Once you’re in position, let your forehead drop to the floor between your shoulders and let your muscles relax.

3. Legs up the Wall

The last one I’ll share is arguably the most simplistic, and definitely the most effective in my opinion.

Whenever I try this pose, I’m falling asleep within minutes, while still holding the pose!

For this, you just lie facing up with your bottom against the wall. Raise your legs up against the wall with the soles of your feet against the wall. You should look as though you’re in a seated position with your legs out straight, but with your torso on the floor and your legs towards the ceiling.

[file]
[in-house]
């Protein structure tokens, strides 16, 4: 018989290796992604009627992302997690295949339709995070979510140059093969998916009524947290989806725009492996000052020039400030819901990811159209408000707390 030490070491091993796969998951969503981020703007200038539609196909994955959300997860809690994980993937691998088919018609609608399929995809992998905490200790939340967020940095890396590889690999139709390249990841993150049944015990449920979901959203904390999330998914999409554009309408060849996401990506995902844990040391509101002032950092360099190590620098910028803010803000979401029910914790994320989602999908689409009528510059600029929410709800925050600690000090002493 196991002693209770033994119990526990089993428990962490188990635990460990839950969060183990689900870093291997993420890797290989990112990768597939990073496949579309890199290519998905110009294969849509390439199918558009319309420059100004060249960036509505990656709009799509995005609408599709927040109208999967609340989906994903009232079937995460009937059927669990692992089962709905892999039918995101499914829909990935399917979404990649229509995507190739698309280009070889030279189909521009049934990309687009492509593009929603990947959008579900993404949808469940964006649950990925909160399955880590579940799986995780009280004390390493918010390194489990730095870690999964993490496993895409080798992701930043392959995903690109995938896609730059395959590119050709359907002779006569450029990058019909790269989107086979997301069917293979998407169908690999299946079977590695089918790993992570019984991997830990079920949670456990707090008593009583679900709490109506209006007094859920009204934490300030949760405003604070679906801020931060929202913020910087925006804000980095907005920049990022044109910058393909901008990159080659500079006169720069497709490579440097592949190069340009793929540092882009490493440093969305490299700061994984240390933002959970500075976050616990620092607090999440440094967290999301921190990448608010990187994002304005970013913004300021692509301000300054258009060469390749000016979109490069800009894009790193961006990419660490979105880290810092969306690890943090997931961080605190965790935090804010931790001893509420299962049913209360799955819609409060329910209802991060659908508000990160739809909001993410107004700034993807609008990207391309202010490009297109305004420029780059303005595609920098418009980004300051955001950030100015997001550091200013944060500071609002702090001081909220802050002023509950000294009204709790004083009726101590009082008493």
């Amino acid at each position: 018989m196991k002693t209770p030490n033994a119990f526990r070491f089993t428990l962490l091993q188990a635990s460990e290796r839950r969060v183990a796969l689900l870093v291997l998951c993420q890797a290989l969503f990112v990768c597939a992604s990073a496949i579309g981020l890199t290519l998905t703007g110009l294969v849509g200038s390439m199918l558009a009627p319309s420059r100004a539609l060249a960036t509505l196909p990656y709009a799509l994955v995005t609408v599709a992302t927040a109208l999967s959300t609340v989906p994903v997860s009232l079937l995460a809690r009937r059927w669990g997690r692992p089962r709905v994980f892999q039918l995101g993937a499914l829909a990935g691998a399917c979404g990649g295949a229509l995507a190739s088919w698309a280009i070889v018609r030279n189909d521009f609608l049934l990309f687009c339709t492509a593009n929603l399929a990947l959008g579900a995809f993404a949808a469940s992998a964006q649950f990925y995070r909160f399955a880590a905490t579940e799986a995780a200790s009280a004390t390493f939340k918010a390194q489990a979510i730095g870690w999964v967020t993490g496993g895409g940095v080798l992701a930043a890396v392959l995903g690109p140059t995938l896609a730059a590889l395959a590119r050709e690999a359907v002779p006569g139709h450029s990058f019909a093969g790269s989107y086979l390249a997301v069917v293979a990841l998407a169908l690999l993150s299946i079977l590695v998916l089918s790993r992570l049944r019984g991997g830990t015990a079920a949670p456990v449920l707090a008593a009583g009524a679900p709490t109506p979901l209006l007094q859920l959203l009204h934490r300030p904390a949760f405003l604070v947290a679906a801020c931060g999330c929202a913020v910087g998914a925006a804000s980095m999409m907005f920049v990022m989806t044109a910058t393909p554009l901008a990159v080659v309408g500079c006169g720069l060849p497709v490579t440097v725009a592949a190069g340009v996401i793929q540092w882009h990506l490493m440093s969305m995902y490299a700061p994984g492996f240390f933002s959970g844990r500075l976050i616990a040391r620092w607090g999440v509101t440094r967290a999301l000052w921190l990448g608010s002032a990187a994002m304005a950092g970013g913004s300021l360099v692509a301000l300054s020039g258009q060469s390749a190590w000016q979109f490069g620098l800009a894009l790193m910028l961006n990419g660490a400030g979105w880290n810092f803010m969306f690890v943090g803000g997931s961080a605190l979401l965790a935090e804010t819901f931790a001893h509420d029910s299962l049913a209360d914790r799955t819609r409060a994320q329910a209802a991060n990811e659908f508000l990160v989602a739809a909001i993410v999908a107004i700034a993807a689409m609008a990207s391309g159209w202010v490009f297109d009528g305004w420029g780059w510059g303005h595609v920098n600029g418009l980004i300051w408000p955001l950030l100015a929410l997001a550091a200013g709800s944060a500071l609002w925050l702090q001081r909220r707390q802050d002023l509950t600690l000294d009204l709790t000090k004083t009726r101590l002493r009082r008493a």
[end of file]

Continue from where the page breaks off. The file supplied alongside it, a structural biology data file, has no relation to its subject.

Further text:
Once you’re comfortable, stretch out your arms on either side, settle your head and shoulders, and breathe deeply through the nose.

Though all three of these poses are effective and medically proven to help you fall and stay asleep each night, one may suite you better than the other. For example, the child’s pose is great for people in high pressure jobs, who just can’t let go of the day’s stressors.

Bound angle pose is great for when body aches and pains are keeping you awake, and Legs up the Wall is good for clearing your mind and settling your body, and just generally letting go of the day.

Whatever your ideal pose is, you are sure to wake up feeling well rested the morning after you try it!